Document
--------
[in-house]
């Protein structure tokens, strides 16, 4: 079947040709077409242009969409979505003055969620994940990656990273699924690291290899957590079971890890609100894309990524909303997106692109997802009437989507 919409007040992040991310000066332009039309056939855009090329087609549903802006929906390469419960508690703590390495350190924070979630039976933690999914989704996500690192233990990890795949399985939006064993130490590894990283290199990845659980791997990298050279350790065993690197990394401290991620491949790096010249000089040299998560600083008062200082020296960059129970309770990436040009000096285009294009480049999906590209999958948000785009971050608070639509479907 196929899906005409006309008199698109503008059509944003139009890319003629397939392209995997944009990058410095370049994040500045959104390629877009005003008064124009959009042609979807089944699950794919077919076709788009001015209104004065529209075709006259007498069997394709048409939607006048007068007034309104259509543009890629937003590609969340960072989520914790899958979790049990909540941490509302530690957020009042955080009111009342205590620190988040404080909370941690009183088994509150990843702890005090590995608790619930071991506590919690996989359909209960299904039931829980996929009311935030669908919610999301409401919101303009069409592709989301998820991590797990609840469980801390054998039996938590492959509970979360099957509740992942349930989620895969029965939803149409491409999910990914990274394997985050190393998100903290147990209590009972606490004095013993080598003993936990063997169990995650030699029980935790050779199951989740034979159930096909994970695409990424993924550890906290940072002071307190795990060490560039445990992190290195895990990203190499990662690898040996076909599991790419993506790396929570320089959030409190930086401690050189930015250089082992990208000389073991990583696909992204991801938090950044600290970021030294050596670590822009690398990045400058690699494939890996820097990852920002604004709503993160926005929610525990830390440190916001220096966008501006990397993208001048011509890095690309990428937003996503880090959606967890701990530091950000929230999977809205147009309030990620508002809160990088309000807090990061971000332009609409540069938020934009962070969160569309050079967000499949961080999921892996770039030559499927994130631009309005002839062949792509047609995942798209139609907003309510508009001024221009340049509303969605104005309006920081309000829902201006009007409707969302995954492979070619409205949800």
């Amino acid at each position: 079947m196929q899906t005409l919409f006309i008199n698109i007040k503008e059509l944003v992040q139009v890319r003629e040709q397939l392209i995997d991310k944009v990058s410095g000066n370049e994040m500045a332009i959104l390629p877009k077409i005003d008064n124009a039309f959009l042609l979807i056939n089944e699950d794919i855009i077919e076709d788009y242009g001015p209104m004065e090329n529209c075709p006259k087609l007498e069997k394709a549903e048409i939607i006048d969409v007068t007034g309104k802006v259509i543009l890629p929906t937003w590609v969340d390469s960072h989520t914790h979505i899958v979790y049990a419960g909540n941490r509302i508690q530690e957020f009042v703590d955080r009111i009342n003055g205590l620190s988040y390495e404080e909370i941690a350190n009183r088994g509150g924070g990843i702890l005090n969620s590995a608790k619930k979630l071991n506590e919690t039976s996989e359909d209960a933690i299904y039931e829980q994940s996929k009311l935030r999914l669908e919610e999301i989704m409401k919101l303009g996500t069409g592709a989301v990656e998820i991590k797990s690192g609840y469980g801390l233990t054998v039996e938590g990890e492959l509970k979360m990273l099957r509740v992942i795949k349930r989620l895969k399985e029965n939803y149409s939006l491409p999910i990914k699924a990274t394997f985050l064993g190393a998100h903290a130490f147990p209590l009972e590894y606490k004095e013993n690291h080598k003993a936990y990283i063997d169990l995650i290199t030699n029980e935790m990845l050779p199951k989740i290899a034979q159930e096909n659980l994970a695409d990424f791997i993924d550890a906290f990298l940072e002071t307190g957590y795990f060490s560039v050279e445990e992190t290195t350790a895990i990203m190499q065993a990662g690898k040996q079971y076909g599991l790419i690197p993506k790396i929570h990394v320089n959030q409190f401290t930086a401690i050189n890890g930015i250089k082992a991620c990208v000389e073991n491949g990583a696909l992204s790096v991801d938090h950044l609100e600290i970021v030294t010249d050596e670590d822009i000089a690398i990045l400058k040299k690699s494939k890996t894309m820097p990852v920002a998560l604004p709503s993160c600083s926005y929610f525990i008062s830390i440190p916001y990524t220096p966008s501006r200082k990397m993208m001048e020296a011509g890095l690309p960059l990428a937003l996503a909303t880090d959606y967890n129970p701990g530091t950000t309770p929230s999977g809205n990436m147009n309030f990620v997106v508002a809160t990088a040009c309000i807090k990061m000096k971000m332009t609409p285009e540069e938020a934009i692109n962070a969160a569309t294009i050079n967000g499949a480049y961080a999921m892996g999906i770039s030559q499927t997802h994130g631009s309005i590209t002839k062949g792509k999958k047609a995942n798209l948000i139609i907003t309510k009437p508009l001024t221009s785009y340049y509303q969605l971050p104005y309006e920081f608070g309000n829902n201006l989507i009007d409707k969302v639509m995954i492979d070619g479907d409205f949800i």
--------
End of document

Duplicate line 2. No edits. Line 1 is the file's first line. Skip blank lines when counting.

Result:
């Protein structure tokens, strides 16, 4: 079947040709077409242009969409979505003055969620994940990656990273699924690291290899957590079971890890609100894309990524909303997106692109997802009437989507 919409007040992040991310000066332009039309056939855009090329087609549903802006929906390469419960508690703590390495350190924070979630039976933690999914989704996500690192233990990890795949399985939006064993130490590894990283290199990845659980791997990298050279350790065993690197990394401290991620491949790096010249000089040299998560600083008062200082020296960059129970309770990436040009000096285009294009480049999906590209999958948000785009971050608070639509479907 196929899906005409006309008199698109503008059509944003139009890319003629397939392209995997944009990058410095370049994040500045959104390629877009005003008064124009959009042609979807089944699950794919077919076709788009001015209104004065529209075709006259007498069997394709048409939607006048007068007034309104259509543009890629937003590609969340960072989520914790899958979790049990909540941490509302530690957020009042955080009111009342205590620190988040404080909370941690009183088994509150990843702890005090590995608790619930071991506590919690996989359909209960299904039931829980996929009311935030669908919610999301409401919101303009069409592709989301998820991590797990609840469980801390054998039996938590492959509970979360099957509740992942349930989620895969029965939803149409491409999910990914990274394997985050190393998100903290147990209590009972606490004095013993080598003993936990063997169990995650030699029980935790050779199951989740034979159930096909994970695409990424993924550890906290940072002071307190795990060490560039445990992190290195895990990203190499990662690898040996076909599991790419993506790396929570320089959030409190930086401690050189930015250089082992990208000389073991990583696909992204991801938090950044600290970021030294050596670590822009690398990045400058690699494939890996820097990852920002604004709503993160926005929610525990830390440190916001220096966008501006990397993208001048011509890095690309990428937003996503880090959606967890701990530091950000929230999977809205147009309030990620508002809160990088309000807090990061971000332009609409540069938020934009962070969160569309050079967000499949961080999921892996770039030559499927994130631009309005002839062949792509047609995942798209139609907003309510508009001024221009340049509303969605104005309006920081309000829902201006009007409707969302995954492979070619409205949800």